United MileagePlus Explorer Visa  –  Get 30,000 bonus miles with just ONE purchase.  That’s more than enough miles for a free flight.  Use the card to buy something for at least a penny and you will get the miles.  You’ll get 25,000 miles after first use + 5,000 miles for adding an authorized user within two months of opening your account.  No annual fee for the first year, then $95/year if you keep the card.  You also get a free checked bag for you and your companion – that’s up to a $50 savings per person round trip.

Continental OnePass Mastercard  –  If you are going to get a card, get this one.  Now.  While it’s still possible.  Get 30,000 bonus miles with just one purchase.  Just like the United card above, make one purchase and you’ll get the miles.  You’ll get 25,000 miles after first use + 5,000 miles for adding an authorized user.  No annual fee.

Continental and United have merged.  Get this card and transfer your miles to United.  Then get the United offer.  In the first quarter of 2012, Continental will fully merge with United, including the frequent flyer mile accounts.  So, the clock is ticking.  It’s like getting two promotions on one airline.  You can read my 12 Reasons Why or watch My 1st Call To Action or see Vice Versa or Karen & Kevin Testify to learn more about this rare opportunity.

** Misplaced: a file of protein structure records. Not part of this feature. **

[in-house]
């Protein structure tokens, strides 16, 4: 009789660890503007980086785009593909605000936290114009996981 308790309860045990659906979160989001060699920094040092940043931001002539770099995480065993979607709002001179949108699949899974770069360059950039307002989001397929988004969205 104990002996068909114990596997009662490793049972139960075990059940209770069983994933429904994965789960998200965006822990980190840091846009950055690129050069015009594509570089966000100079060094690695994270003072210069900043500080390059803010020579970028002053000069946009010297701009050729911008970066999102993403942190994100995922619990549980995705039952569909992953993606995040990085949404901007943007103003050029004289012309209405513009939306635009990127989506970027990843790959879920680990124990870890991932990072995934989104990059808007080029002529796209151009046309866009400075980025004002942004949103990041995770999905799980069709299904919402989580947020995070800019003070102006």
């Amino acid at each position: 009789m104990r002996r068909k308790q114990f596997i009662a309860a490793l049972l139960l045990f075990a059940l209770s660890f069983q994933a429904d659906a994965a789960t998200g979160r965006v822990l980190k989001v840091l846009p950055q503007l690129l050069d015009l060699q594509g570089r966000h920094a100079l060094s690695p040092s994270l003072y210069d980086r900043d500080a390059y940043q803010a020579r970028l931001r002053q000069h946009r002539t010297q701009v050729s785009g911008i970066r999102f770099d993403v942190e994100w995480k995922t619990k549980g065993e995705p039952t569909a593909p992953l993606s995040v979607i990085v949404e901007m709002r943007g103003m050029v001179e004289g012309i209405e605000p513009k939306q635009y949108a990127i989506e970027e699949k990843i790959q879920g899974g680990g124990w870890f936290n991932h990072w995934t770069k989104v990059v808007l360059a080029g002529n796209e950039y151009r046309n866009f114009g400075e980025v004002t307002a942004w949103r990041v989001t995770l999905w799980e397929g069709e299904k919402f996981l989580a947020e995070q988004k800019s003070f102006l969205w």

CitiAAdvantage Visa-154x98American Airlines Citi AAdvantage Visa – Get 30,000 bonus miles after you make $1,000 in purchases within the first 3 months of card membership. That’s enough miles for a free flight. No annual fee the first year, then $95/year.

 

 

british_airways_visaBritish Airways Visa Signature Card – Get up to 100,000 bonus miles. They do not waive their $95 annual fee. I figured that was worth it to be able to fly round trip in business class from Los Angeles to Europe in a seat that converts to a flat bed.

 

Starwood Preferred Guest American Express  –  Get 10,000 Starpoints after your first purchase and an additional 15,000 bonus Starpoints when you spend $5,000 in six months.   Starpoints are pretty handy.  20K Starpoints can be converted to 25,000 frequent flyer miles on 30 airlines.  Starpoints can also be used for resort and hotel stays around the world.  No annual fee the first year, then $65/year.